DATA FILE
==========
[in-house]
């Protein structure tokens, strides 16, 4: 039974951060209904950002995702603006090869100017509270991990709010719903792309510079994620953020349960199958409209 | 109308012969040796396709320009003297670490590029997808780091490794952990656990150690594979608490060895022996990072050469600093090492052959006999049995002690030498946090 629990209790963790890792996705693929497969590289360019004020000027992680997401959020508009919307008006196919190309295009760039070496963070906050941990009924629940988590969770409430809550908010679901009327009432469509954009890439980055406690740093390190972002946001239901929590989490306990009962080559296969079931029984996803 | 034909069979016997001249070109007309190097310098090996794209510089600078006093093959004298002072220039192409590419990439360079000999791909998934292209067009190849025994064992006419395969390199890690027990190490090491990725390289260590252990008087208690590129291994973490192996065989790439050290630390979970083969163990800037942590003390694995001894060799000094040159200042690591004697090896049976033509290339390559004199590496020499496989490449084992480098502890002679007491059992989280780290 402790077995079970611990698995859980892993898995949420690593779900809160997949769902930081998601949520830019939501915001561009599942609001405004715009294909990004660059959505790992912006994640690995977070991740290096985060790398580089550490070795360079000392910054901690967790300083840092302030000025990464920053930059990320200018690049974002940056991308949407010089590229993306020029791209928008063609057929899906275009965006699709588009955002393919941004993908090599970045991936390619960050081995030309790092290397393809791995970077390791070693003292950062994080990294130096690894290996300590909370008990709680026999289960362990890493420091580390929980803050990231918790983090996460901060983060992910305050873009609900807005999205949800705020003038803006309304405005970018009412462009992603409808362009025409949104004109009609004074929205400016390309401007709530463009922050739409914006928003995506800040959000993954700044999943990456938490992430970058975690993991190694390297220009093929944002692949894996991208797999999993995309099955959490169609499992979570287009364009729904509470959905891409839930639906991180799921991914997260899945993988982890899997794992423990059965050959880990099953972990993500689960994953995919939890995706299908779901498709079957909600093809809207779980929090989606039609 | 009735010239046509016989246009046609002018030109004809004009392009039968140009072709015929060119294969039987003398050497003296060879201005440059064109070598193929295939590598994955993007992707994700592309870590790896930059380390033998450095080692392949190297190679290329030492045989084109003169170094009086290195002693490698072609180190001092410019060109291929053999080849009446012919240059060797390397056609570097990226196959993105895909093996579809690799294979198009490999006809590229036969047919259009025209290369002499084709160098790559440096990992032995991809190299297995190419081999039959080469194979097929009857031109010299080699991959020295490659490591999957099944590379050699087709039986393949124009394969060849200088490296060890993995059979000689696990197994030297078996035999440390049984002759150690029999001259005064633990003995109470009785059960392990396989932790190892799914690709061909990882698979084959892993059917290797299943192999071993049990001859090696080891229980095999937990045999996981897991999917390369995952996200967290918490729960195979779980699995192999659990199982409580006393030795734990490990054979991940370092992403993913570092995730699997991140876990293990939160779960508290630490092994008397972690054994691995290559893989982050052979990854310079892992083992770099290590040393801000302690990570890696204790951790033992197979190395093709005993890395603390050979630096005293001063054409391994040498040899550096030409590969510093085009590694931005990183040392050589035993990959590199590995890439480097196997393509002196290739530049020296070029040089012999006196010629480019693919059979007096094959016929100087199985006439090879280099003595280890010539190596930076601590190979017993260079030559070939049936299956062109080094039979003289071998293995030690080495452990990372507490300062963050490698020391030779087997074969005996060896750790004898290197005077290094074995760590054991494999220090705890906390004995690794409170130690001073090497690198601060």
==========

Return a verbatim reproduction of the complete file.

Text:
[in-house]
């Protein structure tokens, strides 16, 4: 039974951060209904950002995702603006090869100017509270991990709010719903792309510079994620953020349960199958409209 | 109308012969040796396709320009003297670490590029997808780091490794952990656990150690594979608490060895022996990072050469600093090492052959006999049995002690030498946090 629990209790963790890792996705693929497969590289360019004020000027992680997401959020508009919307008006196919190309295009760039070496963070906050941990009924629940988590969770409430809550908010679901009327009432469509954009890439980055406690740093390190972002946001239901929590989490306990009962080559296969079931029984996803 | 034909069979016997001249070109007309190097310098090996794209510089600078006093093959004298002072220039192409590419990439360079000999791909998934292209067009190849025994064992006419395969390199890690027990190490090491990725390289260590252990008087208690590129291994973490192996065989790439050290630390979970083969163990800037942590003390694995001894060799000094040159200042690591004697090896049976033509290339390559004199590496020499496989490449084992480098502890002679007491059992989280780290 402790077995079970611990698995859980892993898995949420690593779900809160997949769902930081998601949520830019939501915001561009599942609001405004715009294909990004660059959505790992912006994640690995977070991740290096985060790398580089550490070795360079000392910054901690967790300083840092302030000025990464920053930059990320200018690049974002940056991308949407010089590229993306020029791209928008063609057929899906275009965006699709588009955002393919941004993908090599970045991936390619960050081995030309790092290397393809791995970077390791070693003292950062994080990294130096690894290996300590909370008990709680026999289960362990890493420091580390929980803050990231918790983090996460901060983060992910305050873009609900807005999205949800705020003038803006309304405005970018009412462009992603409808362009025409949104004109009609004074929205400016390309401007709530463009922050739409914006928003995506800040959000993954700044999943990456938490992430970058975690993991190694390297220009093929944002692949894996991208797999999993995309099955959490169609499992979570287009364009729904509470959905891409839930639906991180799921991914997260899945993988982890899997794992423990059965050959880990099953972990993500689960994953995919939890995706299908779901498709079957909600093809809207779980929090989606039609 | 009735010239046509016989246009046609002018030109004809004009392009039968140009072709015929060119294969039987003398050497003296060879201005440059064109070598193929295939590598994955993007992707994700592309870590790896930059380390033998450095080692392949190297190679290329030492045989084109003169170094009086290195002693490698072609180190001092410019060109291929053999080849009446012919240059060797390397056609570097990226196959993105895909093996579809690799294979198009490999006809590229036969047919259009025209290369002499084709160098790559440096990992032995991809190299297995190419081999039959080469194979097929009857031109010299080699991959020295490659490591999957099944590379050699087709039986393949124009394969060849200088490296060890993995059979000689696990197994030297078996035999440390049984002759150690029999001259005064633990003995109470009785059960392990396989932790190892799914690709061909990882698979084959892993059917290797299943192999071993049990001859090696080891229980095999937990045999996981897991999917390369995952996200967290918490729960195979779980699995192999659990199982409580006393030795734990490990054979991940370092992403993913570092995730699997991140876990293990939160779960508290630490092994008397972690054994691995290559893989982050052979990854310079892992083992770099290590040393801000302690990570890696204790951790033992197979190395093709005993890395603390050979630096005293001063054409391994040498040899550096030409590969510093085009590694931005990183040392050589035993990959590199590995890439480097196997393509002196290739530049020296070029040089012999006196010629480019693919059979007096094959016929100087199985006439090879280099003595280890010539190596930076601590190979017993260079030559070939049936299956062109080094039979003289071998293995030690080495452990990372507490300062963050490698020391030779087997074969005996060896750790004898290197005077290094074995760590054991494999220090705890906390004995690794409170130690001073090497690198601060």